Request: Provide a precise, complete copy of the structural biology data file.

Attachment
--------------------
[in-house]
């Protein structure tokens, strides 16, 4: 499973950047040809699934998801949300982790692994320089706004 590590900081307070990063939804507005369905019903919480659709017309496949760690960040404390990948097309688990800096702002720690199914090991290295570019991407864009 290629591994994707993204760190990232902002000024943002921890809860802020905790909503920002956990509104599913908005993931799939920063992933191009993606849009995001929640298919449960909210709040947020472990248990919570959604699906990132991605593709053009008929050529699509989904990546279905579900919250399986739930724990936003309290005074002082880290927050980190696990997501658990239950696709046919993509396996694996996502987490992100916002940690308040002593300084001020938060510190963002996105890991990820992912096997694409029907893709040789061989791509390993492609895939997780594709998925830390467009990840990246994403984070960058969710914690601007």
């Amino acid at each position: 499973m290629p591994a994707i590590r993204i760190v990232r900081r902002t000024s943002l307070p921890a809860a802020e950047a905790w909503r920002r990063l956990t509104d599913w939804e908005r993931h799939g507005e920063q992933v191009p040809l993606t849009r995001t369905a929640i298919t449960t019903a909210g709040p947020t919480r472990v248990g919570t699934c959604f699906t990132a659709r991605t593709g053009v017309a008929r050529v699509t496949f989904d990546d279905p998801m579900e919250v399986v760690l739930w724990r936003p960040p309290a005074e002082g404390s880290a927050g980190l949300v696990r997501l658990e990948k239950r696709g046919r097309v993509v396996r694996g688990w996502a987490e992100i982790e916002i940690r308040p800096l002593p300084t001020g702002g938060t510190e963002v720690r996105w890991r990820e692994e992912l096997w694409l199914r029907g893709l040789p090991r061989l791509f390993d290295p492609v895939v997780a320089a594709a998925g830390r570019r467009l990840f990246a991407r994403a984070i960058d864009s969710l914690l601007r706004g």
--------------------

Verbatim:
[in-house]
């Protein structure tokens, strides 16, 4: 499973950047040809699934998801949300982790692994320089706004 590590900081307070990063939804507005369905019903919480659709017309496949760690960040404390990948097309688990800096702002720690199914090991290295570019991407864009 290629591994994707993204760190990232902002000024943002921890809860802020905790909503920002956990509104599913908005993931799939920063992933191009993606849009995001929640298919449960909210709040947020472990248990919570959604699906990132991605593709053009008929050529699509989904990546279905579900919250399986739930724990936003309290005074002082880290927050980190696990997501658990239950696709046919993509396996694996996502987490992100916002940690308040002593300084001020938060510190963002996105890991990820992912096997694409029907893709040789061989791509390993492609895939997780594709998925830390467009990840990246994403984070960058969710914690601007």
């Amino acid at each position: 499973m290629p591994a994707i590590r993204i760190v990232r900081r902002t000024s943002l307070p921890a809860a802020e950047a905790w909503r920002r990063l956990t509104d599913w939804e908005r993931h799939g507005e920063q992933v191009p040809l993606t849009r995001t369905a929640i298919t449960t019903a909210g709040p947020t919480r472990v248990g919570t699934c959604f699906t990132a659709r991605t593709g053009v017309a008929r050529v699509t496949f989904d990546d279905p998801m579900e919250v399986v760690l739930w724990r936003p960040p309290a005074e002082g404390s880290a927050g980190l949300v696990r997501l658990e990948k239950r696709g046919r097309v993509v396996r694996g688990w996502a987490e992100i982790e916002i940690r308040p800096l002593p300084t001020g702002g938060t510190e963002v720690r996105w890991r990820e692994e992912l096997w694409l199914r029907g893709l040789p090991r061989l791509f390993d290295p492609v895939v997780a320089a594709a998925g830390r570019r467009l990840f990246a991407r994403a984070i960058d864009s969710l914690l601007r706004g």